"The fifth was pretty even all the way through - you could see both of us were getting a bit tired and not doing that much.

"But I stuck in there and took my match ball when it came."

Perry said she was probably playing the best squash of her career and her win over Jenny Duncalf, the world No2 from England, in the semi-finals was as good as she had ever played.

The win marks Perry's seventh WISPA Tour title - but her first on foreign soil for more than five years.

A disappointed Waters said she had paid the price for her slow start. "I was feeling a bit off physically and she came out firing. I only started to get into it in the third and mixed it up a bit.

"The fifth was a bit of a battle really - I had my match balls but couldn't take them," explained the dejected world number four.

Perry and Waters now join the rest of WISPA's leading players at the Cathay Pacific Sun Hung Kai Financial Hong Kong Open in Hong Kong from 25-29 August. Both players begin their campaigns in the seventh WISPA Gold championship of the year against qualifiers - and again could only meet in the final.

Top Seeds Suffer As Perry & Waters Make All-British Canberra Climax

Both top seeds fell in the semi-finals of the Grays Women's Australian Open as fourth seed Madeline Perry and third seed Alison Waters set up an all-British final of the $56,000 WISPA World Tour squash event - the sixth WISPA Gold championship of the year - in Canberra.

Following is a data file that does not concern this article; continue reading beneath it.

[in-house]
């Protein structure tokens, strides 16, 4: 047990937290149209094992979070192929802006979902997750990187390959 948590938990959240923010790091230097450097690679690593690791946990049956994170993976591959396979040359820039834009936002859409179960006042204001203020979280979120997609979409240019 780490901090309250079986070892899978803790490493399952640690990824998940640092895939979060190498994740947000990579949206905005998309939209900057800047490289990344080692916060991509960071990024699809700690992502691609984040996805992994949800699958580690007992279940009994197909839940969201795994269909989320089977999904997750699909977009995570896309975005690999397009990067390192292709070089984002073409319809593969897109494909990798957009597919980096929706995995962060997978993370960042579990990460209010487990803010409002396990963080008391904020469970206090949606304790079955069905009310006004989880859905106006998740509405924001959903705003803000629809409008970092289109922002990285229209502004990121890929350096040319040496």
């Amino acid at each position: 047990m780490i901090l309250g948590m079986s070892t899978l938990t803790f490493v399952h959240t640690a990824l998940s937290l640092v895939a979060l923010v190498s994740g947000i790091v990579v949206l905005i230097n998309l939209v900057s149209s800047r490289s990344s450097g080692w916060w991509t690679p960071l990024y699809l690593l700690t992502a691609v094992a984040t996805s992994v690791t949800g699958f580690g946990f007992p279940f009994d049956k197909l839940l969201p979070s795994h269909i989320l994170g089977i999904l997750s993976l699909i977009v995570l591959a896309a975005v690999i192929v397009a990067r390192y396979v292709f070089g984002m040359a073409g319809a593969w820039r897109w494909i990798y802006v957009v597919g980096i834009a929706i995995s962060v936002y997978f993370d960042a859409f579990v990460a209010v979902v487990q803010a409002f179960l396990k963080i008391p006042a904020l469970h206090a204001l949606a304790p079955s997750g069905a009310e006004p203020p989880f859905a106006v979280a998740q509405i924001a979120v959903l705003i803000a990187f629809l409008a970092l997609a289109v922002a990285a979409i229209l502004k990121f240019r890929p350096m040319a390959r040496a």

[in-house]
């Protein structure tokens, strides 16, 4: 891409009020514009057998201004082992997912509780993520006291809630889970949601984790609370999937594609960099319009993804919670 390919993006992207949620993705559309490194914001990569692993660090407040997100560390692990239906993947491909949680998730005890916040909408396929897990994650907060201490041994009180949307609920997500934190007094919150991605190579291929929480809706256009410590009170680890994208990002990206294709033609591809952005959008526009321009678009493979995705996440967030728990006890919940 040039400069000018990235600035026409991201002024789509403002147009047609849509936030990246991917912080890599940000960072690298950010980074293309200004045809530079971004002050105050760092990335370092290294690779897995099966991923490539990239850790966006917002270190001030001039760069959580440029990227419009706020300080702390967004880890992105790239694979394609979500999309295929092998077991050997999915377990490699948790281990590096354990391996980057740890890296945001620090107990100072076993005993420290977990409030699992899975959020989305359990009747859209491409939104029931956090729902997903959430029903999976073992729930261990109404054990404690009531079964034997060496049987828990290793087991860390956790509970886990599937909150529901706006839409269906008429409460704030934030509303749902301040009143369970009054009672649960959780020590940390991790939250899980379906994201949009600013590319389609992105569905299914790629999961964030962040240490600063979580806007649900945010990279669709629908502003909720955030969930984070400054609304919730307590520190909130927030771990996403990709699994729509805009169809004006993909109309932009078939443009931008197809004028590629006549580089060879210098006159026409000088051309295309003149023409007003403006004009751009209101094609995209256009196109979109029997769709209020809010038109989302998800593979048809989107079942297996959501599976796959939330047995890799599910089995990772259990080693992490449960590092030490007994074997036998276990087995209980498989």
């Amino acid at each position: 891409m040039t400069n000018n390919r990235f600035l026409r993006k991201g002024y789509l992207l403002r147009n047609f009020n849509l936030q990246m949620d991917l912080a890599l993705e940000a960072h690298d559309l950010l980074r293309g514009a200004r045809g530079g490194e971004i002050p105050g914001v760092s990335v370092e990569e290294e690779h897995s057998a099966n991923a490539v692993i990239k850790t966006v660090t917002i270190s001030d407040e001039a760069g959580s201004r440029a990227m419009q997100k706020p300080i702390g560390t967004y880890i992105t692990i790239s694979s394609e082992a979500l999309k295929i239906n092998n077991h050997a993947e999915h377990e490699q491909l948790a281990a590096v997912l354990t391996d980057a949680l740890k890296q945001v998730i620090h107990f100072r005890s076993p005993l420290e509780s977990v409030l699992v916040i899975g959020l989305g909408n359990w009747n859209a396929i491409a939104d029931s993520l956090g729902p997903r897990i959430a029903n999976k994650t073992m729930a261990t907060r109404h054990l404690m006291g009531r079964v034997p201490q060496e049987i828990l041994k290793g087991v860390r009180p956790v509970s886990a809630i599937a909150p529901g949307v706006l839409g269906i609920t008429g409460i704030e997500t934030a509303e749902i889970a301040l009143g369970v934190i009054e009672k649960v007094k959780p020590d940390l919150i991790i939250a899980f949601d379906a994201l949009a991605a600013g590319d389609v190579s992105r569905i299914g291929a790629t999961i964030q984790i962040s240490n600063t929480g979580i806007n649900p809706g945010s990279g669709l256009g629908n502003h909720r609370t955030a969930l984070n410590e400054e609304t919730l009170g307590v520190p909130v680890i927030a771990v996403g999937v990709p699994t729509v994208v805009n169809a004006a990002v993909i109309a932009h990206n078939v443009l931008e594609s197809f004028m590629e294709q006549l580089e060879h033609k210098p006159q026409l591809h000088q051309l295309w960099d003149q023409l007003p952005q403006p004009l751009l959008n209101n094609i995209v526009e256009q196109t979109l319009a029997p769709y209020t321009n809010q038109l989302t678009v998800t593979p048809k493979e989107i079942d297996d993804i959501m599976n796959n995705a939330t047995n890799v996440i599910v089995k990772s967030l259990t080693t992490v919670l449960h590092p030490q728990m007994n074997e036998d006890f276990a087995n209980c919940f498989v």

Englishwoman Alison Waters survived a magnificent fight back from second-seeded Australian Rachael Grinham to make the 13th Tour final of her career.

Grinham saved a match ball in the third game then led 9-5 in the fifth before Waters stormed home to win the next six points and take the match 11-7, 11-8, 10-12, 9-11, 11-9 in a magnificent advertisement for women's squash.

The 26-year-old from London will play Northern Ireland's Madeline Perry in Sunday's final after Perry stunned top seed Jenny Duncalf in four games on a day of upsets.

Perry, the world No6 from Belfast, recovered from losing the first game to record a convincing 7-11, 11-7, 11-6, 11-7 win over England's world number two.